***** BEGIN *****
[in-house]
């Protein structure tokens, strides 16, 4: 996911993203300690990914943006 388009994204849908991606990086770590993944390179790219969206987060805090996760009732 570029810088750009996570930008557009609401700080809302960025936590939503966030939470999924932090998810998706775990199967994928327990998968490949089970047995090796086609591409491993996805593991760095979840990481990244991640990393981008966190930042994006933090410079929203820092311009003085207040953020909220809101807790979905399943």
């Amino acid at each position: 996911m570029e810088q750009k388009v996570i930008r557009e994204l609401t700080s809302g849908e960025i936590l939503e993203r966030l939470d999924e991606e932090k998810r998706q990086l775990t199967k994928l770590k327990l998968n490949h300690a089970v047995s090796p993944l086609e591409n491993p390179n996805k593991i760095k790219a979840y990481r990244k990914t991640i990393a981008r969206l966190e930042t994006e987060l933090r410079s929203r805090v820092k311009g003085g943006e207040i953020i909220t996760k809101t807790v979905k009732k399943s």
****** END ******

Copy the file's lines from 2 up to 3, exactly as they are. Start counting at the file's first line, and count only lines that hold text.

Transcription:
């Protein structure tokens, strides 16, 4: 996911993203300690990914943006 388009994204849908991606990086770590993944390179790219969206987060805090996760009732 570029810088750009996570930008557009609401700080809302960025936590939503966030939470999924932090998810998706775990199967994928327990998968490949089970047995090796086609591409491993996805593991760095979840990481990244991640990393981008966190930042994006933090410079929203820092311009003085207040953020909220809101807790979905399943």
């Amino acid at each position: 996911m570029e810088q750009k388009v996570i930008r557009e994204l609401t700080s809302g849908e960025i936590l939503e993203r966030l939470d999924e991606e932090k998810r998706q990086l775990t199967k994928l770590k327990l998968n490949h300690a089970v047995s090796p993944l086609e591409n491993p390179n996805k593991i760095k790219a979840y990481r990244k990914t991640i990393a981008r969206l966190e930042t994006e987060l933090r410079s929203r805090v820092k311009g003085g943006e207040i953020i909220t996760k809101t807790v979905k009732k399943s």